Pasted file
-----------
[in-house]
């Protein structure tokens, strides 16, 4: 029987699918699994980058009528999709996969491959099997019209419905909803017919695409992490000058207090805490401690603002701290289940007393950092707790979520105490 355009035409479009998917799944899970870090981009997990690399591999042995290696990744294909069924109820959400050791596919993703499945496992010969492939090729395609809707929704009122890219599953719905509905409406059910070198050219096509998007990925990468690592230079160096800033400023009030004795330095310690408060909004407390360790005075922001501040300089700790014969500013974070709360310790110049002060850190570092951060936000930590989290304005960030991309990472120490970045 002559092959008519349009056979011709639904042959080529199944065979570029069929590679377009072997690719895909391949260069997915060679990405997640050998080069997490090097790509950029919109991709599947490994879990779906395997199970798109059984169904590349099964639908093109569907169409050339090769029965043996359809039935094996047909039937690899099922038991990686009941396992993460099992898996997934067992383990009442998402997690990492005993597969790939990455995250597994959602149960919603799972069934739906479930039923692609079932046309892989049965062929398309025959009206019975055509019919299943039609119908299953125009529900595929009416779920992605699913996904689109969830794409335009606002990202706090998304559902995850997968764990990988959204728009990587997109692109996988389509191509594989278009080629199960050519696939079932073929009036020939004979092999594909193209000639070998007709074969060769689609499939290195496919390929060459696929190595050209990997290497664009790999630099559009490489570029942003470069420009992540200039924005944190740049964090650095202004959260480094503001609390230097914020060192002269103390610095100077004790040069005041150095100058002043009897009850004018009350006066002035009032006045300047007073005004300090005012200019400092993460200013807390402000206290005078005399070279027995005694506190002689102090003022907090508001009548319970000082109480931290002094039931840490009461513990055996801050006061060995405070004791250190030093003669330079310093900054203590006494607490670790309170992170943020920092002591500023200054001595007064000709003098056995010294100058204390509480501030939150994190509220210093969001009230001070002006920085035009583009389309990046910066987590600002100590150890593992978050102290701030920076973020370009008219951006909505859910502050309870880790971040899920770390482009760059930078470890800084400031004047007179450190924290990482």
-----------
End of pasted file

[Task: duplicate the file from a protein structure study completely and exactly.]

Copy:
[in-house]
């Protein structure tokens, strides 16, 4: 029987699918699994980058009528999709996969491959099997019209419905909803017919695409992490000058207090805490401690603002701290289940007393950092707790979520105490 355009035409479009998917799944899970870090981009997990690399591999042995290696990744294909069924109820959400050791596919993703499945496992010969492939090729395609809707929704009122890219599953719905509905409406059910070198050219096509998007990925990468690592230079160096800033400023009030004795330095310690408060909004407390360790005075922001501040300089700790014969500013974070709360310790110049002060850190570092951060936000930590989290304005960030991309990472120490970045 002559092959008519349009056979011709639904042959080529199944065979570029069929590679377009072997690719895909391949260069997915060679990405997640050998080069997490090097790509950029919109991709599947490994879990779906395997199970798109059984169904590349099964639908093109569907169409050339090769029965043996359809039935094996047909039937690899099922038991990686009941396992993460099992898996997934067992383990009442998402997690990492005993597969790939990455995250597994959602149960919603799972069934739906479930039923692609079932046309892989049965062929398309025959009206019975055509019919299943039609119908299953125009529900595929009416779920992605699913996904689109969830794409335009606002990202706090998304559902995850997968764990990988959204728009990587997109692109996988389509191509594989278009080629199960050519696939079932073929009036020939004979092999594909193209000639070998007709074969060769689609499939290195496919390929060459696929190595050209990997290497664009790999630099559009490489570029942003470069420009992540200039924005944190740049964090650095202004959260480094503001609390230097914020060192002269103390610095100077004790040069005041150095100058002043009897009850004018009350006066002035009032006045300047007073005004300090005012200019400092993460200013807390402000206290005078005399070279027995005694506190002689102090003022907090508001009548319970000082109480931290002094039931840490009461513990055996801050006061060995405070004791250190030093003669330079310093900054203590006494607490670790309170992170943020920092002591500023200054001595007064000709003098056995010294100058204390509480501030939150994190509220210093969001009230001070002006920085035009583009389309990046910066987590600002100590150890593992978050102290701030920076973020370009008219951006909505859910502050309870880790971040899920770390482009760059930078470890800084400031004047007179450190924290990482």